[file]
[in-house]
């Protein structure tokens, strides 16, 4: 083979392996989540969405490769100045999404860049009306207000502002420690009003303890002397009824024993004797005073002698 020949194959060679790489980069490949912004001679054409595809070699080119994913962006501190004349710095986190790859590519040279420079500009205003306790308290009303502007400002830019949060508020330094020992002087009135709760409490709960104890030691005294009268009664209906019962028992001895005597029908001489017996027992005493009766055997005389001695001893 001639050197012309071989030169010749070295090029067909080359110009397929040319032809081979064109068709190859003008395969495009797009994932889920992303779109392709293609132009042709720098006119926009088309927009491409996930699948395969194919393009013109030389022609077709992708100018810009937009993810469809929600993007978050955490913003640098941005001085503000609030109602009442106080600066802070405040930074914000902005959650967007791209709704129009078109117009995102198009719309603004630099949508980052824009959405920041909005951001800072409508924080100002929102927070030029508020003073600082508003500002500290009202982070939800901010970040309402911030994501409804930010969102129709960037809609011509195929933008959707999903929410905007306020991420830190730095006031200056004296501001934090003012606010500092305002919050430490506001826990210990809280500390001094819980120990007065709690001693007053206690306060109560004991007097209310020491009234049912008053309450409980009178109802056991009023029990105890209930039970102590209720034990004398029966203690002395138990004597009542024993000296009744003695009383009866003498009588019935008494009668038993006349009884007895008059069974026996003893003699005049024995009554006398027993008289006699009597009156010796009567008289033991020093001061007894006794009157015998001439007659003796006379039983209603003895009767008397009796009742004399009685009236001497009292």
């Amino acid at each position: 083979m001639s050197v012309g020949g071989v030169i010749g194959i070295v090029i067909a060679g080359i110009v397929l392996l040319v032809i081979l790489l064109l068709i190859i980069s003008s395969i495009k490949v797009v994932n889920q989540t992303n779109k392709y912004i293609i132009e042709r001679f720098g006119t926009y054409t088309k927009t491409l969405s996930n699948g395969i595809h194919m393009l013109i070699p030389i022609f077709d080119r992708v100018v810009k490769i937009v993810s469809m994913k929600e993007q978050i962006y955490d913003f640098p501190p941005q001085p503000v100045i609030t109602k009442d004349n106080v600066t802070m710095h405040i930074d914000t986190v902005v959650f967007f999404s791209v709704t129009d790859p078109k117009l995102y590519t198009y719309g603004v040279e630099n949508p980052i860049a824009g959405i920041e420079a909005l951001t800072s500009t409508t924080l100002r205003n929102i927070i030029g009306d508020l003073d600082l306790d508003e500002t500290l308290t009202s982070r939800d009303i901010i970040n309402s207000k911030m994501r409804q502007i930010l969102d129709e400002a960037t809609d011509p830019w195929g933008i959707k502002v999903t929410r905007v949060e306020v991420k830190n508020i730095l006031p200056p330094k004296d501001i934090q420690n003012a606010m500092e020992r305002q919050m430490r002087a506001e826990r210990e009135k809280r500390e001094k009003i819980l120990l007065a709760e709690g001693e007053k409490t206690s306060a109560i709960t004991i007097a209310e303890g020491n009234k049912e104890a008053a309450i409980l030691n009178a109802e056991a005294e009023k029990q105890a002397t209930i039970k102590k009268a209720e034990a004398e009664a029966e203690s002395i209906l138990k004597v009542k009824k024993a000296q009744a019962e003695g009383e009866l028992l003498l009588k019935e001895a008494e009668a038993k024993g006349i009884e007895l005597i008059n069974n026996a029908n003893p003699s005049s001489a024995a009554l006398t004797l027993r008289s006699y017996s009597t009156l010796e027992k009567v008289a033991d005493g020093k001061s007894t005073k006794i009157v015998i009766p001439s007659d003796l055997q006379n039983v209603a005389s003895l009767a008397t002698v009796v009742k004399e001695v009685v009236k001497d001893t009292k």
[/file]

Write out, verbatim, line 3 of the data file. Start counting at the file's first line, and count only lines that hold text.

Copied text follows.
């Amino acid at each position: 083979m001639s050197v012309g020949g071989v030169i010749g194959i070295v090029i067909a060679g080359i110009v397929l392996l040319v032809i081979l790489l064109l068709i190859i980069s003008s395969i495009k490949v797009v994932n889920q989540t992303n779109k392709y912004i293609i132009e042709r001679f720098g006119t926009y054409t088309k927009t491409l969405s996930n699948g395969i595809h194919m393009l013109i070699p030389i022609f077709d080119r992708v100018v810009k490769i937009v993810s469809m994913k929600e993007q978050i962006y955490d913003f640098p501190p941005q001085p503000v100045i609030t109602k009442d004349n106080v600066t802070m710095h405040i930074d914000t986190v902005v959650f967007f999404s791209v709704t129009d790859p078109k117009l995102y590519t198009y719309g603004v040279e630099n949508p980052i860049a824009g959405i920041e420079a909005l951001t800072s500009t409508t924080l100002r205003n929102i927070i030029g009306d508020l003073d600082l306790d508003e500002t500290l308290t009202s982070r939800d009303i901010i970040n309402s207000k911030m994501r409804q502007i930010l969102d129709e400002a960037t809609d011509p830019w195929g933008i959707k502002v999903t929410r905007v949060e306020v991420k830190n508020i730095l006031p200056p330094k004296d501001i934090q420690n003012a606010m500092e020992r305002q919050m430490r002087a506001e826990r210990e009135k809280r500390e001094k009003i819980l120990l007065a709760e709690g001693e007053k409490t206690s306060a109560i709960t004991i007097a209310e303890g020491n009234k049912e104890a008053a309450i409980l030691n009178a109802e056991a005294e009023k029990q105890a002397t209930i039970k102590k009268a209720e034990a004398e009664a029966e203690s002395i209906l138990k004597v009542k009824k024993a000296q009744a019962e003695g009383e009866l028992l003498l009588k019935e001895a008494e009668a038993k024993g006349i009884e007895l005597i008059n069974n026996a029908n003893p003699s005049s001489a024995a009554l006398t004797l027993r008289s006699y017996s009597t009156l010796e027992k009567v008289a033991d005493g020093k001061s007894t005073k006794i009157v015998i009766p001439s007659d003796l055997q006379n039983v209603a005389s003895l009767a008397t002698v009796v009742k004399e001695v009685v009236k001497d001893t009292k």